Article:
From a movie raved about so highly, I expected more. Of course it is very well done with good performances and direction, but it didn’t stand out like I expected.
I don’t know what I was expecting exactly, but it wasn’t what I found in Spielberg’s film. It felt like such a stuffy talking drama at the beginning and then certain portions along the way until we got periods of interesting discussion and debate and political manipulations. If only the short lulls weren’t there I would probably rave about this movie as well. So much of this movie is set indoors, allowing us to hear about but not see the battles. Everything about this movie clearly sets the tone that Lincoln and the supporters of the Amendment are right-thinking progressives while the opponents are one-dimensional characters clearly wrong and losing through hindsight. It’s a talkfest of a biopic which might be interesting for political history nuts but is a bit dull and long for everyone else.
After they pass the Amendment it feels like we get into another talking lull, but this time it’s because every character acknowledges Lincoln is about to be killed. I hardly think everybody knew Lincoln would be shot as he walks out the door to the theatre, but we get this scene of his back as he walks down the hallway away from us. It’s the most elegant Lincoln shot of the film with the top hat and long coat, his tall figure on it’s own for a very extended view. Everybody seems to know they’ll never see him again. His acquaintances raise from their seats as he leaves and looks over him fondly and his butler ponders over him like he just knows something isn’t right. I like that there was never any mystery about the shooting, that it merely summed up the life of Lincoln and therefore, this movie.
Daniel Day-Lewis plays President Abraham Lincoln marvelously. He won the BAFTA and Golden Globe for his performance and has been nominated for the SAG and Oscar. He inhabited the role entirely and I would expect him to receive the Oscar. Tommy Lee Jones is nominated for Supporting Actor for his role as Thaddeus Stevens. It isn’t that I disliked his performance, but it felt very similar to many other performances he has done. You can only be a grouchy, grumpy old man so many times in your films. Although, who else really suits a role that requires naming someone a nincompoop in court? Sally Field is Mary Todd Lincoln, and nominated for Oscar’s Supporting Actress category. Field is 20 years older than Mary was at that time, and 10 years older than Lincoln and I found the age difference to be somewhat noticeable. Even so, I think she did a really good job of crying her way through the movie. I don’t know if I’d give her an Oscar for it though…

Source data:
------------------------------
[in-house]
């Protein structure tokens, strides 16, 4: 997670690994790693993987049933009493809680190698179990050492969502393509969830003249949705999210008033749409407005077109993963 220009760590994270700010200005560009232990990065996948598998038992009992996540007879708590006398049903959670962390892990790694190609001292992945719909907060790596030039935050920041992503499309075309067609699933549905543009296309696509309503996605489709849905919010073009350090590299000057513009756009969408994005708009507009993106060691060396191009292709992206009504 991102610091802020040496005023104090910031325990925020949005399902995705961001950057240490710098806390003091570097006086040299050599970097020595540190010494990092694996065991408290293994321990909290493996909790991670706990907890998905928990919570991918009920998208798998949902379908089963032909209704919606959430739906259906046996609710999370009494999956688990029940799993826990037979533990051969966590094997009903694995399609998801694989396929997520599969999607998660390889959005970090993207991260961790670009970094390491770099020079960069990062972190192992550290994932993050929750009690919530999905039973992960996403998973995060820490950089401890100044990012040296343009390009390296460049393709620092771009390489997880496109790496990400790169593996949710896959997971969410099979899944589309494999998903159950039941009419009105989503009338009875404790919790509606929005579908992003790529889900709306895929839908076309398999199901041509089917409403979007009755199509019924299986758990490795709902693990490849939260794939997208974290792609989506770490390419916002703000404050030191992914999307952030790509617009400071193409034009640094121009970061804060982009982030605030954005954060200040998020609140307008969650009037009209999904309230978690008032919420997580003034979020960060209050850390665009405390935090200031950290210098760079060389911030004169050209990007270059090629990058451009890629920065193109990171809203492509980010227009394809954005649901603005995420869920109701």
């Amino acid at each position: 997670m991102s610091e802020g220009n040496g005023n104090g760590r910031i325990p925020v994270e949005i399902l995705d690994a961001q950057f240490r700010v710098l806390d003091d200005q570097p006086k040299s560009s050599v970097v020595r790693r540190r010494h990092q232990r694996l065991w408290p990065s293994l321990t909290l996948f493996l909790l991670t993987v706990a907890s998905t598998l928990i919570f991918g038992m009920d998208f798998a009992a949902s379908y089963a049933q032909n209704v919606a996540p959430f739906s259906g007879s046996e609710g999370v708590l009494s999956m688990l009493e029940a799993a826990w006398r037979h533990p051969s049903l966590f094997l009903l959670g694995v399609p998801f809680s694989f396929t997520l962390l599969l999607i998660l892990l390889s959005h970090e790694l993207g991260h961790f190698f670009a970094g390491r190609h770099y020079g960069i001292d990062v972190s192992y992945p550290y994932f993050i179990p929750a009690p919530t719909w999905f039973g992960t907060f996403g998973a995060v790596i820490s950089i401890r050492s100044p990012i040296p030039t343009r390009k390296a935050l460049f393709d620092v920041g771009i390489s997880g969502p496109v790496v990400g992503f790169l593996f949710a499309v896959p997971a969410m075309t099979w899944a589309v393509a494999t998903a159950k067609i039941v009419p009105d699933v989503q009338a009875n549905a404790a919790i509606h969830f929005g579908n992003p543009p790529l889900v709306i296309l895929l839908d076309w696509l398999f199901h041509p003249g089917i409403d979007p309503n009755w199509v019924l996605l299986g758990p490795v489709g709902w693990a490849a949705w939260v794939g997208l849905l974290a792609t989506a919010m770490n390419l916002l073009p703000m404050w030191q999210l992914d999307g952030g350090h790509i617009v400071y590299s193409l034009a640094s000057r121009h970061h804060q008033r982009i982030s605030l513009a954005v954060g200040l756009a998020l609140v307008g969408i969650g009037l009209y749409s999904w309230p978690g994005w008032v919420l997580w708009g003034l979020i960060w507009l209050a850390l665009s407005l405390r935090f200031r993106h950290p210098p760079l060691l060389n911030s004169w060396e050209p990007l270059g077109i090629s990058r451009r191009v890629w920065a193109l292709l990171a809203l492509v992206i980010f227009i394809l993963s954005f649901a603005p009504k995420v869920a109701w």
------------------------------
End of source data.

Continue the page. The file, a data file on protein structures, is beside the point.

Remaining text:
The first scene of the movie is the only war battle shown and it was quintessentially Spielberg, unfortunately that doesn’t progress farther into the film. Everything is darkly lit with many closeups and in your face arguments. A bit of a yawn unfortunately. Spielberg could have kept with his more serious tone but also went out into the war a little more so we didn’t feel so inert. The trailer (http://www.youtube.com/watch?v=VWpMt2-Z-fc) does a great job of depicting exactly what this movie is, but once it’s spread over two and a half hours it becomes a slow-going plod to get to the end. I don’t need explosions and war to make it more interesting, but maybe slim it down a little in length or create some excitement.
Lincoln is nominated for twelve Oscars, including Best Picture, Actor, Supporting Actor, Supporting Actress, Director, and Adapted Screenplay.